Thursday, December 22, 2005
Year in Review: 2005

Pope Benedict XVI recently released a 2005 year in review for the Church. In it, he talked about World Youth Day, the Year of the Eucharist, and Pope John Paul ll. And, if I may say so, it truly was an amazing year for the faith.

VATICAN CITY (CNS) -- By any measure, it was an extraordinary year for Pope Benedict XVI.

Most of the world has followed the highlights through the lens of the mass media -- his election in the April conclave, his visit to Germany in August, his growing popularity and even his fashionable ecclesial clothing.

On Dec. 22, the pope offered a personal look at the year in review. Although he spoke for nearly an hour, he barely mentioned his own election -- a demonstration of the humility he has shown from the beginning of his pontificate.

Instead, he focused on the death of his predecessor, World Youth Day, the closing of the eucharistic year and the commemoration of the Second Vatican Council.

And, of course, on Jesus. Born in a manger, the pope said, Jesus has a power "completely different from the destructive power of violence," and far more effective.

The occasion was the pope's annual pre-Christmas encounter with the Roman Curia. The pope wore his red velvet cape trimmed with ermine, the Clementine Hall was decorated with poinsettias, and a Christmas tree was bedecked with lights.

The idea was to exchange season's greetings with Vatican officials; Pope Benedict gave them a nine-page speech.

He began by paying tribute to Pope John Paul II, saying the late pope's fame as a world traveler and communicator only made his final days of suffering and silence more powerful.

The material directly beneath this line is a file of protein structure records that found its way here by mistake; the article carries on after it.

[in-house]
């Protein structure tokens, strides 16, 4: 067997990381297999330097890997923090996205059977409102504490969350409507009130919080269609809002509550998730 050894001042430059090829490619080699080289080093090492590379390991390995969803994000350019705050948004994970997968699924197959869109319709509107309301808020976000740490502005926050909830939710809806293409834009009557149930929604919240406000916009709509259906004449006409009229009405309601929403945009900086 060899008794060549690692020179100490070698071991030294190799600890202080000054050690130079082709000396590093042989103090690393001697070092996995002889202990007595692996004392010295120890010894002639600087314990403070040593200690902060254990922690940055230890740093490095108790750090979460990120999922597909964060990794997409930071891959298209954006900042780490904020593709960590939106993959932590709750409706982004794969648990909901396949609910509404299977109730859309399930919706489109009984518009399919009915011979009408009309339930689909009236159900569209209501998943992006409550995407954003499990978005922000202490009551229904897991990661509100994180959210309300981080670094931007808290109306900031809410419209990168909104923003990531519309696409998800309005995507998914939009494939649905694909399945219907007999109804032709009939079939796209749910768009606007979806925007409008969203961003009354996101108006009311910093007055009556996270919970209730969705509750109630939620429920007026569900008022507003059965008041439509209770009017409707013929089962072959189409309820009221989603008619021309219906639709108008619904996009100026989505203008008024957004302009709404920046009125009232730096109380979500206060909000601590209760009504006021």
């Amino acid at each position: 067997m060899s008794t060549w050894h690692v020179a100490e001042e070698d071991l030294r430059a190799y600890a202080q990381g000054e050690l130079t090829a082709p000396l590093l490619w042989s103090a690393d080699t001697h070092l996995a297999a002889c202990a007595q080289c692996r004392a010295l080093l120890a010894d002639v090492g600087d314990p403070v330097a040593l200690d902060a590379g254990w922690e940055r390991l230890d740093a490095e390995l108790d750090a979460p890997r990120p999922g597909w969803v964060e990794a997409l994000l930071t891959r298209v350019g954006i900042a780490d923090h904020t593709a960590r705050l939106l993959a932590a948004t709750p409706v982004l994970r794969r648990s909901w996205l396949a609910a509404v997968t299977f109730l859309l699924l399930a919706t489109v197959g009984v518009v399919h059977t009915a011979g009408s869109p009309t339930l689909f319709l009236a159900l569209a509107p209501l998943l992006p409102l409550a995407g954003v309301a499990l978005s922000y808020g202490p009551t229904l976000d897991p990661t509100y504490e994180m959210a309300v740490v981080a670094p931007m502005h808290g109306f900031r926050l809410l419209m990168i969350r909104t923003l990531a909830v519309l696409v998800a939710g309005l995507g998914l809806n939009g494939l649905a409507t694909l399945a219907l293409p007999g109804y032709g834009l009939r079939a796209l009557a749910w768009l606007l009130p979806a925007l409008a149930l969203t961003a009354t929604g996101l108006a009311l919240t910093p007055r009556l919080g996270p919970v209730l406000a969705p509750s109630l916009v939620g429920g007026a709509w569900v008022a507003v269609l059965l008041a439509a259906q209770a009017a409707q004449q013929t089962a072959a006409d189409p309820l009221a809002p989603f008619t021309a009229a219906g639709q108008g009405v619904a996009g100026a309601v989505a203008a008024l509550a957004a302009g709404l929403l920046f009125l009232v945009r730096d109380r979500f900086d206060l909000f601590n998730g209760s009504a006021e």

Interestingly, it was a TV image that stuck out in Pope Benedict's mind: when the late pope was shown in his apartment the week before his death, gripping a cross as he watched the Way of the Cross broadcast from Rome's Colosseum.

Pope Benedict recalled his own first papal trip, a visit to Germany to preside over World Youth Day. But his biggest memory was not the cheering and chanting that greeted him from the immense crowd. Instead, he said, it was the sound of silence -- the "intense silence of those million young people" as they prayed together in a field before the exposed Eucharist.

The pope said the rediscovery of adoration in the church was also evident at the world Synod of Bishops in October, which closed the Year of the Eucharist. He said eucharistic adoration and the Mass were once seen in opposition, but that seems to have been overcome in the modern church.

The pope saved his most detailed analysis for Vatican II, which ended 40 years ago. It's a subject that has generated decades of debate within the church, including some critical comments by the pope when he was Cardinal Joseph Ratzinger.

Source: CNS

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